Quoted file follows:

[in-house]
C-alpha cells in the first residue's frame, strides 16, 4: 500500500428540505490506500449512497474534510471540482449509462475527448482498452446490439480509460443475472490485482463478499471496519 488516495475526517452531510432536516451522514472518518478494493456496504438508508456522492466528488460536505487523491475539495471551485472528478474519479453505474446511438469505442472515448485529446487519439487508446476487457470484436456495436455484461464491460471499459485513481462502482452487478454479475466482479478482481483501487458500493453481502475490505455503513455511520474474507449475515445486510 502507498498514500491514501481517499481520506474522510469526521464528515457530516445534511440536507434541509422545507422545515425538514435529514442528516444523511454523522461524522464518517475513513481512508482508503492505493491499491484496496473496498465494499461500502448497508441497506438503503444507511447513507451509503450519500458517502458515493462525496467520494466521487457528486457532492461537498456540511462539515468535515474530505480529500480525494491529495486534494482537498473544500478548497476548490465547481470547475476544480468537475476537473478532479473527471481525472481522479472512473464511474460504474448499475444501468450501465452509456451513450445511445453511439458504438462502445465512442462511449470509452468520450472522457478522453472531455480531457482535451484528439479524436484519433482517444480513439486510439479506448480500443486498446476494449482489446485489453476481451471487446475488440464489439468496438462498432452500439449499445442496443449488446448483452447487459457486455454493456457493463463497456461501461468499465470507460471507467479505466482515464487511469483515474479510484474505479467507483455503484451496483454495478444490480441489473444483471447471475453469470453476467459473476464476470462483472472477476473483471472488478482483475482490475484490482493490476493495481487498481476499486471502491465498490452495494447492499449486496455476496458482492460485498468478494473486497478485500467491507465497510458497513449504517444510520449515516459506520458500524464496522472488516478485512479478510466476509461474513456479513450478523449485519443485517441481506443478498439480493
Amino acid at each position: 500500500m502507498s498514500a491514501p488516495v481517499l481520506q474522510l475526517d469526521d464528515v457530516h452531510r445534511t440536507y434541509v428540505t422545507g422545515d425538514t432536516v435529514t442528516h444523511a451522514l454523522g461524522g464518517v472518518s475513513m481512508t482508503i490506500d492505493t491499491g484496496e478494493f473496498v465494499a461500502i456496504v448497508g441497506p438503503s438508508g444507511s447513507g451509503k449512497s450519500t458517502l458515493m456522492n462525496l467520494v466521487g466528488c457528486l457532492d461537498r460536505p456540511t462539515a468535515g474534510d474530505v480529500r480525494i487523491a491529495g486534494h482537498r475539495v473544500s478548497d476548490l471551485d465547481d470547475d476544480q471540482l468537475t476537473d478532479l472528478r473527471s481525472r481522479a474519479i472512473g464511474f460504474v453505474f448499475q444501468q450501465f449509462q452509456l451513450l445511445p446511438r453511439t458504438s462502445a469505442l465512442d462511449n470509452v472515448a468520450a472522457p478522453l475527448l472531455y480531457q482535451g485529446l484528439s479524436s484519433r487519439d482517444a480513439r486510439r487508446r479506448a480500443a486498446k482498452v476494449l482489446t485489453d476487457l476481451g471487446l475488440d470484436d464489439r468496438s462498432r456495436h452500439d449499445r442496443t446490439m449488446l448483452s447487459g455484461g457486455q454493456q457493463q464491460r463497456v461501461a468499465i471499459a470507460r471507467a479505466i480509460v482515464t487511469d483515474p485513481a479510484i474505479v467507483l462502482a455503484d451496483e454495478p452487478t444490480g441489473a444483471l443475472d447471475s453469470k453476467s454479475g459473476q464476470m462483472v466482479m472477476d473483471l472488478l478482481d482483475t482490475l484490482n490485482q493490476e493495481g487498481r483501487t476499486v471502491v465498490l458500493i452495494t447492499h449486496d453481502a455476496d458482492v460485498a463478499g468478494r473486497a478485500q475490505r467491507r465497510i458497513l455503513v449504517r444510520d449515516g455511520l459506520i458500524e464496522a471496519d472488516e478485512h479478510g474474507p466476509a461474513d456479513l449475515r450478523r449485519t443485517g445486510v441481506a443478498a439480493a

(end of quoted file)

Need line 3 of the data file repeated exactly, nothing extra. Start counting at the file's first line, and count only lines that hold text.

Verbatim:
Amino acid at each position: 500500500m502507498s498514500a491514501p488516495v481517499l481520506q474522510l475526517d469526521d464528515v457530516h452531510r445534511t440536507y434541509v428540505t422545507g422545515d425538514t432536516v435529514t442528516h444523511a451522514l454523522g461524522g464518517v472518518s475513513m481512508t482508503i490506500d492505493t491499491g484496496e478494493f473496498v465494499a461500502i456496504v448497508g441497506p438503503s438508508g444507511s447513507g451509503k449512497s450519500t458517502l458515493m456522492n462525496l467520494v466521487g466528488c457528486l457532492d461537498r460536505p456540511t462539515a468535515g474534510d474530505v480529500r480525494i487523491a491529495g486534494h482537498r475539495v473544500s478548497d476548490l471551485d465547481d470547475d476544480q471540482l468537475t476537473d478532479l472528478r473527471s481525472r481522479a474519479i472512473g464511474f460504474v453505474f448499475q444501468q450501465f449509462q452509456l451513450l445511445p446511438r453511439t458504438s462502445a469505442l465512442d462511449n470509452v472515448a468520450a472522457p478522453l475527448l472531455y480531457q482535451g485529446l484528439s479524436s484519433r487519439d482517444a480513439r486510439r487508446r479506448a480500443a486498446k482498452v476494449l482489446t485489453d476487457l476481451g471487446l475488440d470484436d464489439r468496438s462498432r456495436h452500439d449499445r442496443t446490439m449488446l448483452s447487459g455484461g457486455q454493456q457493463q464491460r463497456v461501461a468499465i471499459a470507460r471507467a479505466i480509460v482515464t487511469d483515474p485513481a479510484i474505479v467507483l462502482a455503484d451496483e454495478p452487478t444490480g441489473a444483471l443475472d447471475s453469470k453476467s454479475g459473476q464476470m462483472v466482479m472477476d473483471l472488478l478482481d482483475t482490475l484490482n490485482q493490476e493495481g487498481r483501487t476499486v471502491v465498490l458500493i452495494t447492499h449486496d453481502a455476496d458482492v460485498a463478499g468478494r473486497a478485500q475490505r467491507r465497510i458497513l455503513v449504517r444510520d449515516g455511520l459506520i458500524e464496522a471496519d472488516e478485512h479478510g474474507p466476509a461474513d456479513l449475515r450478523r449485519t443485517g445486510v441481506a443478498a439480493a